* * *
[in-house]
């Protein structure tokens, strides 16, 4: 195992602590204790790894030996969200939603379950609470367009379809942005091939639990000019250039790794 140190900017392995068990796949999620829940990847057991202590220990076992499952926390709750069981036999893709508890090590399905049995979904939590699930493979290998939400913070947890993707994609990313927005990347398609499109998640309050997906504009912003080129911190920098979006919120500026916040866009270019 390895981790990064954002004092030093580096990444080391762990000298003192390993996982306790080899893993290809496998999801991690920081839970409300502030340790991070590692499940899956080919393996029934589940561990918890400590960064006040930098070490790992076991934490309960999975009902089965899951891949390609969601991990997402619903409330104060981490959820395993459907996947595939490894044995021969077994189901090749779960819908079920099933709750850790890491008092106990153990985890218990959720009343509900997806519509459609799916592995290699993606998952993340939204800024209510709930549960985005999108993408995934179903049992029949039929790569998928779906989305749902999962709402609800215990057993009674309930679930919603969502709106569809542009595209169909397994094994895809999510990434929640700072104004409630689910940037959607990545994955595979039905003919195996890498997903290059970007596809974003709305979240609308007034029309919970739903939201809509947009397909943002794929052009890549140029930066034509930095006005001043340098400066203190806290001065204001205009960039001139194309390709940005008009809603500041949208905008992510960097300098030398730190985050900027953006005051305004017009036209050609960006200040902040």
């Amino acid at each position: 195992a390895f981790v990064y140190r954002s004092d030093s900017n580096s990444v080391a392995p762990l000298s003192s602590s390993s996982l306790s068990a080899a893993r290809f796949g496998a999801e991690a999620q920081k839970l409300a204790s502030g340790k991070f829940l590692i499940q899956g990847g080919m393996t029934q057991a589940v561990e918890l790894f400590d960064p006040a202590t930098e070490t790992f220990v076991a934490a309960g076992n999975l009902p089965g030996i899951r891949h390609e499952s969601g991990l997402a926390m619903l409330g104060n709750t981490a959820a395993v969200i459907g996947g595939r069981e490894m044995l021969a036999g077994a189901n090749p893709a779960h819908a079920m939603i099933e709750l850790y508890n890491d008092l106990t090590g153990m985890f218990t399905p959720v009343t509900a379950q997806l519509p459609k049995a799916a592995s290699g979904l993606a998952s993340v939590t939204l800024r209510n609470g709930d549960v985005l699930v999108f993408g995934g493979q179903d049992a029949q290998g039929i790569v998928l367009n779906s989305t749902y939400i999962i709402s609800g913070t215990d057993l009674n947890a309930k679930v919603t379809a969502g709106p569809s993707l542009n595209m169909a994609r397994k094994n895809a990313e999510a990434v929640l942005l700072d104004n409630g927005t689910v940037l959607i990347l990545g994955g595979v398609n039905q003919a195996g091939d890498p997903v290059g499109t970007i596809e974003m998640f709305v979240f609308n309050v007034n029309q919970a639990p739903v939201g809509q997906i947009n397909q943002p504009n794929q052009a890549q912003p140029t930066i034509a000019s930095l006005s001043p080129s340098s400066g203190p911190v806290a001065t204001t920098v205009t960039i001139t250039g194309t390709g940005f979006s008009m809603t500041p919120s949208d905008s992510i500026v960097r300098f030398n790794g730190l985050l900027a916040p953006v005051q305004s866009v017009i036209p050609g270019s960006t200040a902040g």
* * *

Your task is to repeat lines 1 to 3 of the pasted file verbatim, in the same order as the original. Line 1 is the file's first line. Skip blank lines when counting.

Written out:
[in-house]
């Protein structure tokens, strides 16, 4: 195992602590204790790894030996969200939603379950609470367009379809942005091939639990000019250039790794 140190900017392995068990796949999620829940990847057991202590220990076992499952926390709750069981036999893709508890090590399905049995979904939590699930493979290998939400913070947890993707994609990313927005990347398609499109998640309050997906504009912003080129911190920098979006919120500026916040866009270019 390895981790990064954002004092030093580096990444080391762990000298003192390993996982306790080899893993290809496998999801991690920081839970409300502030340790991070590692499940899956080919393996029934589940561990918890400590960064006040930098070490790992076991934490309960999975009902089965899951891949390609969601991990997402619903409330104060981490959820395993459907996947595939490894044995021969077994189901090749779960819908079920099933709750850790890491008092106990153990985890218990959720009343509900997806519509459609799916592995290699993606998952993340939204800024209510709930549960985005999108993408995934179903049992029949039929790569998928779906989305749902999962709402609800215990057993009674309930679930919603969502709106569809542009595209169909397994094994895809999510990434929640700072104004409630689910940037959607990545994955595979039905003919195996890498997903290059970007596809974003709305979240609308007034029309919970739903939201809509947009397909943002794929052009890549140029930066034509930095006005001043340098400066203190806290001065204001205009960039001139194309390709940005008009809603500041949208905008992510960097300098030398730190985050900027953006005051305004017009036209050609960006200040902040």
């Amino acid at each position: 195992a390895f981790v990064y140190r954002s004092d030093s900017n580096s990444v080391a392995p762990l000298s003192s602590s390993s996982l306790s068990a080899a893993r290809f796949g496998a999801e991690a999620q920081k839970l409300a204790s502030g340790k991070f829940l590692i499940q899956g990847g080919m393996t029934q057991a589940v561990e918890l790894f400590d960064p006040a202590t930098e070490t790992f220990v076991a934490a309960g076992n999975l009902p089965g030996i899951r891949h390609e499952s969601g991990l997402a926390m619903l409330g104060n709750t981490a959820a395993v969200i459907g996947g595939r069981e490894m044995l021969a036999g077994a189901n090749p893709a779960h819908a079920m939603i099933e709750l850790y508890n890491d008092l106990t090590g153990m985890f218990t399905p959720v009343t509900a379950q997806l519509p459609k049995a799916a592995s290699g979904l993606a998952s993340v939590t939204l800024r209510n609470g709930d549960v985005l699930v999108f993408g995934g493979q179903d049992a029949q290998g039929i790569v998928l367009n779906s989305t749902y939400i999962i709402s609800g913070t215990d057993l009674n947890a309930k679930v919603t379809a969502g709106p569809s993707l542009n595209m169909a994609r397994k094994n895809a990313e999510a990434v929640l942005l700072d104004n409630g927005t689910v940037l959607i990347l990545g994955g595979v398609n039905q003919a195996g091939d890498p997903v290059g499109t970007i596809e974003m998640f709305v979240f609308n309050v007034n029309q919970a639990p739903v939201g809509q997906i947009n397909q943002p504009n794929q052009a890549q912003p140029t930066i034509a000019s930095l006005s001043p080129s340098s400066g203190p911190v806290a001065t204001t920098v205009t960039i001139t250039g194309t390709g940005f979006s008009m809603t500041p919120s949208d905008s992510i500026v960097r300098f030398n790794g730190l985050l900027a916040p953006v005051q305004s866009v017009i036209p050609g270019s960006t200040a902040g």